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There's something odd about a group of scientists flying to Australia to yak about environmental degradation. Each passenger on such a trip generates about 10K pounds of CO2 going one-way.

I don't understand why these mavens of technology don't do this online. It's a simple thing to set up. My bet is that there are funds available from sources (taxpayer dollars for the state-employed profs and foundation grants for the private dudes)that make this more of a vacation jaunt and a CV puffer for many of them.

"Yak-Yak-Yak. I'm authoring a white paper on this or that crisis forthcoming in such and such journal Blah-blah-blah."

Many of these academic asshats/scientist poseurs would make a much greater contribution to the Earth's well-being if they strapped on an explosive vest and walked into Monsanto's (or any TBTF bank's) HQ and flipped the switch.


The question has been raised as to how Homo Sapiens might cause its own extinction. Currently, my vote for most likely cause would be the continuing disappearance of oceanic phytoplankton. Along with the disappearance of oxygen producing green matter on land, this could lead to an anoxic future and the extinction of oxygen-dependent organisms.

I don't see this discussed much. Maybe Matt Taibi should be 'freaking out'.


Kind of reminds me of the whole spotted owl vs. logging debate out here in the pacific northwest. Lot's of people complaining about their jobs and income, asking why they should care about some little owl species. Meanwhile, this owl faces utter extinction, complete disappearance from the world.
Loss of income. Total extinction of a species. As if there is actually a comparison to be made. And yet, people pretend there is.
I mean people shouldn't be forced to live in poverty, and have their communities atrophy away. But why the hell have we allowed ourselves to live in a society that forces people to commit what is essentially genocide, just so they aren't forced into poverty?

Anywhere But Here Is Better

Wanooski - the short answer is that we, i.e. Homo sapiens, are acting out a Darwinian survival of the fittest scenario. We like to think of ourselves as rational beings, but in my estimation, we mostly act on an animalistic me-first survival basis - flailing our arms around and damaging the ecosystem as we do so.

The real point is that we are a bad species for the biosphere. Our forthcoming extinction is irreversible, and we were always destined for this because of the basic flaws that come as standard with Homo sapiens. It is of course painful for those of us who are able to witness the event unfolding before our eyes. But whether we are blind, stupid or fully aware, we cannot escape the outcome of the way we have colonised this planet like a virus, maiming every other living thing in our path.

With this realisation, I no longer have any interest in berating the imbecilic assholes in the government, banking, big business and the media, as if anything I and others do or say will make any difference to the cliff fall that's coming.

It was already too late when we evolved from early man. The thousands of years since may seem like a long time for an extinction event, but it's a flicker in geological time. We've come and we're going in a blink of a star's life.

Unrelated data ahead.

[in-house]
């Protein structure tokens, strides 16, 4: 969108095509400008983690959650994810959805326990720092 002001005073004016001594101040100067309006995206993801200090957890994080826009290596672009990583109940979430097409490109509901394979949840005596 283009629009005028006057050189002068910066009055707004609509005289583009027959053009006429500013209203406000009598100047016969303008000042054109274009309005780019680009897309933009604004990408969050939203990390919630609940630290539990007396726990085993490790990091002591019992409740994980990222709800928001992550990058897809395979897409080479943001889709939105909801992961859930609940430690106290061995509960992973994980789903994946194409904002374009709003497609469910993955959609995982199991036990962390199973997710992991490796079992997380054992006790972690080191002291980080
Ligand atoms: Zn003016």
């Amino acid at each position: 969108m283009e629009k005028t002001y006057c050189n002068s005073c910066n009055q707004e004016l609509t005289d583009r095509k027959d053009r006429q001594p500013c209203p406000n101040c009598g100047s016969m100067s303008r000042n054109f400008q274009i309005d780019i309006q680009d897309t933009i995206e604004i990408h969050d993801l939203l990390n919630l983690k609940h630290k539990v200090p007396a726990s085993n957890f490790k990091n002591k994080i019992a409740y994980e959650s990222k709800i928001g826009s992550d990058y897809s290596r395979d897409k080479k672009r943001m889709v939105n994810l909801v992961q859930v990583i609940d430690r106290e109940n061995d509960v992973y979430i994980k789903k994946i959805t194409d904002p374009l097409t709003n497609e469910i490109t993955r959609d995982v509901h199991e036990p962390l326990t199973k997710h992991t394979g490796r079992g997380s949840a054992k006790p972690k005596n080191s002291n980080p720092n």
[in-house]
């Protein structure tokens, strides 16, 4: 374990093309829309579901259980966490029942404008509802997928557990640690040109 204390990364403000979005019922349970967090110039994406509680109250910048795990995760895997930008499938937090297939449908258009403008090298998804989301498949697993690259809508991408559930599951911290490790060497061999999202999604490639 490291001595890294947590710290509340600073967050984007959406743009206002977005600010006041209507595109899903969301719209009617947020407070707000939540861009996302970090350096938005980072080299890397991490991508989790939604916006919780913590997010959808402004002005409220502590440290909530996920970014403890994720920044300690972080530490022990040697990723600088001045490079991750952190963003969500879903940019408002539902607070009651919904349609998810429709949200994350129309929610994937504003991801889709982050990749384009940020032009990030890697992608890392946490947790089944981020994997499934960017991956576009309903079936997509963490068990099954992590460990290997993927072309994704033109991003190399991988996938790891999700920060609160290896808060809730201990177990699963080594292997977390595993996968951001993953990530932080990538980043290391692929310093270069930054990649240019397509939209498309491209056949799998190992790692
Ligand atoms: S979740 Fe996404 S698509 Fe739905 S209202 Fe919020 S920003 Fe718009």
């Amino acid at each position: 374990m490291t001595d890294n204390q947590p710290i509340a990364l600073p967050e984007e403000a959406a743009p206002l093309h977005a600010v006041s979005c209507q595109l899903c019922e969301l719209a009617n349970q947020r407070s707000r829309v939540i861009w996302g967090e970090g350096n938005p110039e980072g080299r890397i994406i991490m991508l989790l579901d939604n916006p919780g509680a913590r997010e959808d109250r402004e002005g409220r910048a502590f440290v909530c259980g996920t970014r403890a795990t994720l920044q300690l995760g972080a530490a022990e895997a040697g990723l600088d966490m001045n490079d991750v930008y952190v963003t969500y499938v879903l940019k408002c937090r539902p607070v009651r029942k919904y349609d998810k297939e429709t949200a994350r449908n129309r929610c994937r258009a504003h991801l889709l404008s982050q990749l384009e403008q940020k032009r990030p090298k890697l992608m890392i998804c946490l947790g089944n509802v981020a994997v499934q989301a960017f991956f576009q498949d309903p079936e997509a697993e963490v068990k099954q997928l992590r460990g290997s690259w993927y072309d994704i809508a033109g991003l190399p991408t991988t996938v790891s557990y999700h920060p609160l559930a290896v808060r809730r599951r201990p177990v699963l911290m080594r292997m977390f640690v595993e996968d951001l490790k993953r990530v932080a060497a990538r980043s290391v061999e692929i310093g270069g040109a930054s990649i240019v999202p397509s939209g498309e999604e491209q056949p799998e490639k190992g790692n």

Bill McDonald

Here's my advice. If you care about the coral reefs- buy a plane ticket and go see them while they still exist. They're going bye bye and they ain't coming back.

They ain't nothing that is going to stop the extinction- stick a fork in 'em- they're done.

Same with wilderness. The government in cahoots with enviros and Wall Street will be putting windmills and solar panels out there and there ain't no stopping it, because most people don't give a shit.

This damned place is doomed. Enjoy nature while you can.

Mike Roberts

I'm not sure what Screech is on about but science is one of the few redeeming features of our "civilisation" and not just a lot of blah blah blah. face-to-face discussions are much more productive than on-line conferences among hundreds of people, or even a few dozen. Of course there is a concern over the emissions involved in such travel, and I hate that, too, but that's a price for advancing our knowledge. Not that such knowledge results in much action, though I don't think blowing oneself apart does much for furthering that knowledge.

Dave's right about what's truly important. Kind of like that video that he posted a couple of days ago, with some discussion of baseball right after a "discussion" of devastating climate change.

John Wilson

When the oceans die we will all begin to die of hypoxia. Not sure what the time lag would be. Seems unnecessary to make the calculation when we are determined to get an empirical result.


@ Mike Roberts:

You are correct that science and its disciplines are some of the few redeeming features of our society, along with high art and classical music. I would like to remind you, though, that all of the heavy lifting in science has been done by individuals or very small groups of people dedicated to discovery. (See Horgan: The End of Science.)

It's a simple matter to see that meetings of large groups of science followers throughout history have often resulted in suppression of great discoveries and their discoverers. (See Schulz: Being Wrong and Walker: An Ocean of Air.)

Regards the explosive vest, you make an emotional objection to my posit concerning effectiveness.

Lastly, I would like to offer you this from Max Plank:

An important scientific innovation rarely makes its way by gradually winning over and converting its opponents: What does happen is that the opponents gradually die out.

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